The Refuge Home, an institution intended to afford shelter and protection to girls and women who wish to return to the paths of virtue, was established in January, 1889, under the auspices of the Women’s Christian Temperance Union. Temporary quarters have been secured, corner of Second and Columbia streets. The legislature of 1889 appropriated $5, 000 to be used in carrying on the work and with this fund and voluntary contributions it is confidently felt that the undertaking will be enabled to accomplish much good. The board of managers is composed of Mrs. Anna R. Riggs, president; Mrs. Amos, vice-president; Mrs. M. J. Townsend, corresponding secretary; Mrs. R. M. Robb, recording secretary; Mrs. E. Dalgleish, treasurer. Mrs. N. S. Keasey is manager.
The Portland Free Kindergarten Association was organized in November, 1884, at which time the following officers were chosen: Mrs. J. F. Watson, president; Col. John McCraken, vice president; Mrs. Richard Hoyt, secretary and J. K. Gill, treasurer. The first school was opened in November, 1884 in the old engine house on G street, which has since been maintained and is known as Kindergarten No. 1. The object of the association is to furnish free instruction to children under six years of age whose parents cannot afford to pay for their tuition. In September, 1885, Kindergarten No. 2, located corner of Meade and Second streets, was opened, and in January, 1886, Kindergarten No. 3 was opened in Watson’s addition on Seventeeth street. At these three schools an average attendance of one hundred and fifty children is maintained, .who receive the now well recognized benefits of the Kindergarten methods of instruction. The work of the association is carried on under the direction of the following officers: Mrs. C. E. Sitton, president; O. P. Paxton, vice president; Miss Clara Northrup, secretary; J. E. Davis, treasurer; Mrs. Caroline Dunlap, superintendent.
The foregoing described charitable and benevolent institutions by no means includes all of the organizations which exist in our city. We have merely attempted to give brief accounts of some ‘ of the more prominent institutions, with no intention to ignore the praise-worthy efforts of many noble hearted and generous minded men and women connected with organizations of less magnitude, but not less entitled to honor. When it is understood that the institutions that dispense charity, in one form or another in the city of Portland to-day, exceed seventy in number, and that most of them are similar in character and aim, it will be seen that even an enumeration would be unnecessary.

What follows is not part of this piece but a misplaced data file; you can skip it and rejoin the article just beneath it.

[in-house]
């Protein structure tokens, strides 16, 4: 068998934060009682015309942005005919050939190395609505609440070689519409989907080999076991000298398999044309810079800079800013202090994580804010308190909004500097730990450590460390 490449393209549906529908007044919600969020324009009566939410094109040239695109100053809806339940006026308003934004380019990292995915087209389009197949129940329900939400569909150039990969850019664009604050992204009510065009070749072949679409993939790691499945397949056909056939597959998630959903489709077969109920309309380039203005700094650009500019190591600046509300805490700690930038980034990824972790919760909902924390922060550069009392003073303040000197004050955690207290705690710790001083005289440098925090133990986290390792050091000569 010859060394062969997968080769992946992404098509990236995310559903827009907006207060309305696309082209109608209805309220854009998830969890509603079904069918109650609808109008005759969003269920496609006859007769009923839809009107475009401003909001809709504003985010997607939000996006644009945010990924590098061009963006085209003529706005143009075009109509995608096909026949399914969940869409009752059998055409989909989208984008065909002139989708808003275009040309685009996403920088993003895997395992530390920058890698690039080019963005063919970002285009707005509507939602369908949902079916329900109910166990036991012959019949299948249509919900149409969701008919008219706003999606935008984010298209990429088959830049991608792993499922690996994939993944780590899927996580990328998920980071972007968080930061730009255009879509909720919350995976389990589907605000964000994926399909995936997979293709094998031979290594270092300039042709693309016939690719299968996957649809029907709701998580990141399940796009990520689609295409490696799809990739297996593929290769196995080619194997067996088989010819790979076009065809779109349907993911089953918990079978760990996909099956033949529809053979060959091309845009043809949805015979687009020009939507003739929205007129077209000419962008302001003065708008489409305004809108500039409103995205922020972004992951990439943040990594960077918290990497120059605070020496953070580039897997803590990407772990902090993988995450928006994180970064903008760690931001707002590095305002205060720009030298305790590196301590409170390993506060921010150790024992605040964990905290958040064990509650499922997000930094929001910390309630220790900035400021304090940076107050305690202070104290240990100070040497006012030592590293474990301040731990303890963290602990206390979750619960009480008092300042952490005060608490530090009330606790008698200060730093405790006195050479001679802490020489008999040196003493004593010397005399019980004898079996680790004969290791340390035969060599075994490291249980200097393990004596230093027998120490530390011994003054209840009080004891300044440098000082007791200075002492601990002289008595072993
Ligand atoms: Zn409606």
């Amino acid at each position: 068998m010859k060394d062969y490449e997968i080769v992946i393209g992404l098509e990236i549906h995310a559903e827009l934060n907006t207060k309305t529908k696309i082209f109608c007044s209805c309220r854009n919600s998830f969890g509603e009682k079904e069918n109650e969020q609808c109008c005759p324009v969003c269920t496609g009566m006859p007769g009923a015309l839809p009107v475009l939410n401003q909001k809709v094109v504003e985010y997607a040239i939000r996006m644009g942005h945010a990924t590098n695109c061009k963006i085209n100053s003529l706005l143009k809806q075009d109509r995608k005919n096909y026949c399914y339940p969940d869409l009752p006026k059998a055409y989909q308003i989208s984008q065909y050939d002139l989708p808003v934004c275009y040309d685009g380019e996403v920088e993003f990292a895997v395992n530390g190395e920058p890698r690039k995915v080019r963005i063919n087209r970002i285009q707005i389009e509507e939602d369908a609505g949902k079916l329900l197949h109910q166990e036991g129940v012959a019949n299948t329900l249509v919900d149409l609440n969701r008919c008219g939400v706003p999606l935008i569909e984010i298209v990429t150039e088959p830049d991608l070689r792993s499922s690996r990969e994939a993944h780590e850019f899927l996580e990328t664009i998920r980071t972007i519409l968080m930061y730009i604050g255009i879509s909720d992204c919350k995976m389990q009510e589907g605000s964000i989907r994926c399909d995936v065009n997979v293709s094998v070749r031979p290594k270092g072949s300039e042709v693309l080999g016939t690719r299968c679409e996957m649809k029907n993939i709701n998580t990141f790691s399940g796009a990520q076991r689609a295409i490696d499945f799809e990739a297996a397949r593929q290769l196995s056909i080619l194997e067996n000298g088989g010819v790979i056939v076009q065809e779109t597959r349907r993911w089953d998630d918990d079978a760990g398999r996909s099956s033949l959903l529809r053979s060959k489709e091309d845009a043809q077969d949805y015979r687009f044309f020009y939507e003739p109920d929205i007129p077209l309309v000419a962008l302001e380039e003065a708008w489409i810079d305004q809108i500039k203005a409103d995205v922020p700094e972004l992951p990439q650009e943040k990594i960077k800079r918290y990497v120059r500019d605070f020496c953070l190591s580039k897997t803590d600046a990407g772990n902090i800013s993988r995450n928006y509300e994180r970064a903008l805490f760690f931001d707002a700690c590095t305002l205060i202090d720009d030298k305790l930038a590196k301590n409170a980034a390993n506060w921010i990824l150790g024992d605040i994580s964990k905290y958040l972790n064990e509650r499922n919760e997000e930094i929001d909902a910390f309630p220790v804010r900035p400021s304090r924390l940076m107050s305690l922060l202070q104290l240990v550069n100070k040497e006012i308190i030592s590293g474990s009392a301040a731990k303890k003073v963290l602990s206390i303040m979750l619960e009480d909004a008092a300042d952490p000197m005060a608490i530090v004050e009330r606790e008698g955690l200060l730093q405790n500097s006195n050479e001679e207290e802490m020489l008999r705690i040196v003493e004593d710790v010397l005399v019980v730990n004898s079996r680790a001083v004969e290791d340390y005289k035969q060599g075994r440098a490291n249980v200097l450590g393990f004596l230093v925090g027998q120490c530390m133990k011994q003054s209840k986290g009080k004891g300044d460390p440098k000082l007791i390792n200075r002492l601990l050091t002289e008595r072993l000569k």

The aggregate yearly amount paid out for charity in our city by individuals, the county and charitable organizations, it is impossible to approximate with any degree of accuracy, but in the judgment of one long identified with the work in this line, it has been estimated to reach the sum of from $75,000 to $120,000.
The members of the Catholic church of Portland, as those of the same faith in every part of the globe, have always been foremost in deeds of charity and benevolence. Among the earliest organized. efforts may be mentioned St. Ann’s Catholic institution for the care of poor and sick ladies, with Mrs. J. O’Connor, president; Mrs. F. H. Freeman, vice-president; Mrs. M. Steffin, treasurer, and Mrs. I. Lawler, secretary. St. Mary’s Association, having for its object the care of orphans and destitute children, is also deserving of honorable mention. It is governed by the Supreme Council of St. Mary’s Home Association, composed of John O’Connor, John Donnerberg, Luke Morgan, John Barrett, F. Dresser and James Foley. St. Vincent de Paul Society is another worthy Catholic organization. The care of the poor and procuring employment for those out of work are its main objects. D. F. Campbell is president; M. G. Munly, vice-president; P. J. Colman, secretary and F. Dresser, treasurer.